A Spotlight On…Alex Bell

Welcome to my ‘A Spotlight On…’ feature. In this feature, I plan to highlight and give some bookish love to some of my favourite authors.

For my fourth post in this feature, I decided to focus on the wonderful Alex Bell. Alex has become more known for Frozen Charlotte, The Haunting and The Polar Bear Explorers’ Club, however, I highly recommend you check out her adult books as well.

I have read Alex’s books since the publication of The Ninth Circle in 2008. I can’t wait to see what she does in the future!

It’s amazing to see just how many books Alex has had published so far! These are just her full length books, she’s also been published in a few short story collections!

My reviews (unfortunately only date to 2015 as the rest were read pre-blogging!)

Alex’s website

Alex on Twitter @Alex_Bell86

Advertisements

Fairy Tale Friday- ‘What The Moon Saw’

This week’s fairy tale was a long one! It starts with an artist moving to a city and feeling alone. However, the moon was always a constant for him. It promised to tell him a story at night. If the artist painted a picture of each story the moon told him, then he could potentially have a storybook. The moon told the artist so many stories from all over the world. Throughout this story, its readers get a bit of history. A lot of the moon’s stories were about real places and true events.

 

 

This certainly was an interesting little tale, but I did find it a little too long for my liking in a fairy tale. I definitely think Hans Christian Andersen has more intriguing tales than this one. However, I did appreciate the research that Hans must have had to do to create this tale! I also appreciated how the moon always kept the man company, even if the moon didn’t address him after the initial introduction.

Next Fairy Tale- The Pigs

I Have No Secrets

I Have No Secrets

How did I get it?:
I bought it!

Synopsis:

Jemma knows who did the murder. She knows because he told her. And she can’t tell anyone.

Fourteen-year-old Jemma has severe cerebral palsy. Unable to communicate or move, she relies on her family and carer for everything. She has a sharp brain and inquisitive nature, and knows all sorts of things about everyone. But when she is confronted with this terrible secret, she is utterly powerless to do anything. Though that might be about to change…

Thoughts:

I had heard so much about this book before I decided to buy it. So many positive comments from other bloggers. I knew it was something that I’d like. I’m a big fan of a wide range of people being represented in literature, so it made my heart very happy to read a book about a girl with cerebral palsy, even if it was quite the dark read!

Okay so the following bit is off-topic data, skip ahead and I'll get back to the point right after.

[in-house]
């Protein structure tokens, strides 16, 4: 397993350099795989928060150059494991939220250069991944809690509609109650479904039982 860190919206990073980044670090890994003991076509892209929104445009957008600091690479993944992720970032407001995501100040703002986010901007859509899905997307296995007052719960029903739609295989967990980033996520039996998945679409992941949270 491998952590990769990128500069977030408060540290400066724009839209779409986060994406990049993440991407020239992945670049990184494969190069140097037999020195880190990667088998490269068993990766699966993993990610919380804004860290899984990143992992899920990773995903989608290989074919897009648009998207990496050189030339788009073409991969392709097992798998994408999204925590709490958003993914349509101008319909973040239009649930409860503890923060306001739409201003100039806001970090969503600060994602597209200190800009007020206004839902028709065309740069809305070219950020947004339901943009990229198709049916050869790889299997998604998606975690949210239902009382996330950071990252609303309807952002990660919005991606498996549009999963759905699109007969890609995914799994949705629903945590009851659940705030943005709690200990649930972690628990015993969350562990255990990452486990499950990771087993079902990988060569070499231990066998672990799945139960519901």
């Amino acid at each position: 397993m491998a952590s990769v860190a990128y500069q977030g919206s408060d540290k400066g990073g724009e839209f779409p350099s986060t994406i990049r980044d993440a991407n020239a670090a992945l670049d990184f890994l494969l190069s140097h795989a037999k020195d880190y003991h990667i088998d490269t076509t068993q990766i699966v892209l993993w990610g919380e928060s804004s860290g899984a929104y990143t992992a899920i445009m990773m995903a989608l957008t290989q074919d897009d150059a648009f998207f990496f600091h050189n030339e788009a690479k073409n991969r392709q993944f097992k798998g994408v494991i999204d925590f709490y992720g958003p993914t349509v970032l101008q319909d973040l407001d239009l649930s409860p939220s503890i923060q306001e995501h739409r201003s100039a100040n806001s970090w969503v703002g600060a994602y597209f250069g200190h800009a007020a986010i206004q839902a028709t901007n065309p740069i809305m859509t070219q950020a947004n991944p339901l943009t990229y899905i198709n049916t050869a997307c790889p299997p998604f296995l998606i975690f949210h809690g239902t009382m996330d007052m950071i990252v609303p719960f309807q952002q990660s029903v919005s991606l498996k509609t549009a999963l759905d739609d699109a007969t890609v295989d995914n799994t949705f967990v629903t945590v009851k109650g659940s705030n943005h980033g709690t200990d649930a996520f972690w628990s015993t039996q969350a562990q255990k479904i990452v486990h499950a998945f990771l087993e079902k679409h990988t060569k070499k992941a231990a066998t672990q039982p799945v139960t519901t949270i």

The story centres around Jemma who has severe cerebral palsy. She can’t speak or communicate meaning that she relies on her family and her carer for everything. Jemma has a good brain, she can understand everything that is being said to her and she enjoys a mystery. However, one day she is told an awful secret, something that she should tell someone. But she can’t! The story follows Jemma’s struggles with getting the truth out there.

I was absolutely blown away by this book. I loved the character of Jemma. She may not have been able to physically speak but her voice was so strong from the beginning. I loved how she never missed anything that was going on around her. She had such deep thoughts and compassion for others. I also loved how she was always open to possibility. This story, I felt, gave hope to those living with a disability.

I really enjoyed Penny Joelson’s writing style. I thought she very cleverly played with our emotions as a reader. I may not be the target audience for this book (YA) but I thoroughly enjoyed it and I have no doubt that anyone would enjoy picking up this well written story.

Would I recommend it?:
Of course!

A wonderful read from Penny Joelson. I thoroughly enjoyed it!

This Week In Books #86

I am joining in with the lovely Lipsy from Lipsy’s Lost and Found’s feature which highlights our week in books. I shall be sharing what I’m reading now, then and next! I won’t be showcasing my new books as I do that on a Saturday. I’m really excited by this feature as I loved sharing my recent reads. My book reviews published on my blog are often WAY behind what I’m actually reading, so this is a good feature to keep you up to date!

Book images go to Goodreads!

Noah Can't Even I Have No Secrets The Nightingale

NOWNoah Can’t EvenSimon James Green– I’ve just started this book. I’m not sure what I think so far. Some trusted book bloggers did not finish it and I can kind of see why. I’ll keep on at the moment though.

THENI Have No SecretsPenny Joelson– I thoroughly enjoyed this book! I’m going to try and get a review out tomorrow if I can!

NEXT- The NightingaleKristin Hannah– I have heard so much about this book, so it’s time to read it. I think it could be an emotional one!

What are you reading this week? Let me know!

Top Ten Books That I Want My Nephew To Read

Top Ten Tuesday is hosted by the wonderful The Broke and The Bookish. This week’s list is all about books we’d want our children/future children/niece/nephews to read! So here are mine…

My nephew is almost 6 and I can’t wait for him to get to the age where he might read/hear these books. All of these books I either loved as a child or read to my current class who are 6/7 years old!

The BFG- Roald Dahl

The BFG

I absolutely adore this book. I think he would love it too. He’d love the whizzpoppers!